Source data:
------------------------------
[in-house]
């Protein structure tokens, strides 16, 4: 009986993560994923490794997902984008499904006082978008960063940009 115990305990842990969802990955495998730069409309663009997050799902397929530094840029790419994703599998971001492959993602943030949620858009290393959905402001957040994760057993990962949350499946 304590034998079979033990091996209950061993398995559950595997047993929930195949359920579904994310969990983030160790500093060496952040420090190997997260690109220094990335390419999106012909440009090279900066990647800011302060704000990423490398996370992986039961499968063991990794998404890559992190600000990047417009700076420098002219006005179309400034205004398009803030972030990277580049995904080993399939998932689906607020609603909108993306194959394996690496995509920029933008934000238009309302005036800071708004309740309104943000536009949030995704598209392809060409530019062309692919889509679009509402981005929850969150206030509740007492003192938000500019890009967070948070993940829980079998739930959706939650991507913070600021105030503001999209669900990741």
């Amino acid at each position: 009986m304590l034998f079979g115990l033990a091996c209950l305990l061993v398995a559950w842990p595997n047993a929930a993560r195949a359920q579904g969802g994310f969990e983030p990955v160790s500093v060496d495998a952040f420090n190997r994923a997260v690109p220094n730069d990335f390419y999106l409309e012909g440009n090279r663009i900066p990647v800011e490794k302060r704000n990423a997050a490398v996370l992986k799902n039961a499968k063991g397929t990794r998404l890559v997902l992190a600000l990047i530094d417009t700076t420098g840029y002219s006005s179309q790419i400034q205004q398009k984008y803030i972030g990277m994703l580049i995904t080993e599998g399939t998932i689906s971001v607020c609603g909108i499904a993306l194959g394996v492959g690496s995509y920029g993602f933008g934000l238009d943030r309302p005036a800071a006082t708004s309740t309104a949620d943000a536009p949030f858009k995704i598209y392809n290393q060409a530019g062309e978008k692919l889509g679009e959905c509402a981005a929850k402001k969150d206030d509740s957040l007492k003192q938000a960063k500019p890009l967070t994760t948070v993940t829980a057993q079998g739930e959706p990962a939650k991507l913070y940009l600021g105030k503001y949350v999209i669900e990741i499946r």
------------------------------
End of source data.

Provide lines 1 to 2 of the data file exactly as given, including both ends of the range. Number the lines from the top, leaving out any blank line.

[in-house]
């Protein structure tokens, strides 16, 4: 009986993560994923490794997902984008499904006082978008960063940009 115990305990842990969802990955495998730069409309663009997050799902397929530094840029790419994703599998971001492959993602943030949620858009290393959905402001957040994760057993990962949350499946 304590034998079979033990091996209950061993398995559950595997047993929930195949359920579904994310969990983030160790500093060496952040420090190997997260690109220094990335390419999106012909440009090279900066990647800011302060704000990423490398996370992986039961499968063991990794998404890559992190600000990047417009700076420098002219006005179309400034205004398009803030972030990277580049995904080993399939998932689906607020609603909108993306194959394996690496995509920029933008934000238009309302005036800071708004309740309104943000536009949030995704598209392809060409530019062309692919889509679009509402981005929850969150206030509740007492003192938000500019890009967070948070993940829980079998739930959706939650991507913070600021105030503001999209669900990741």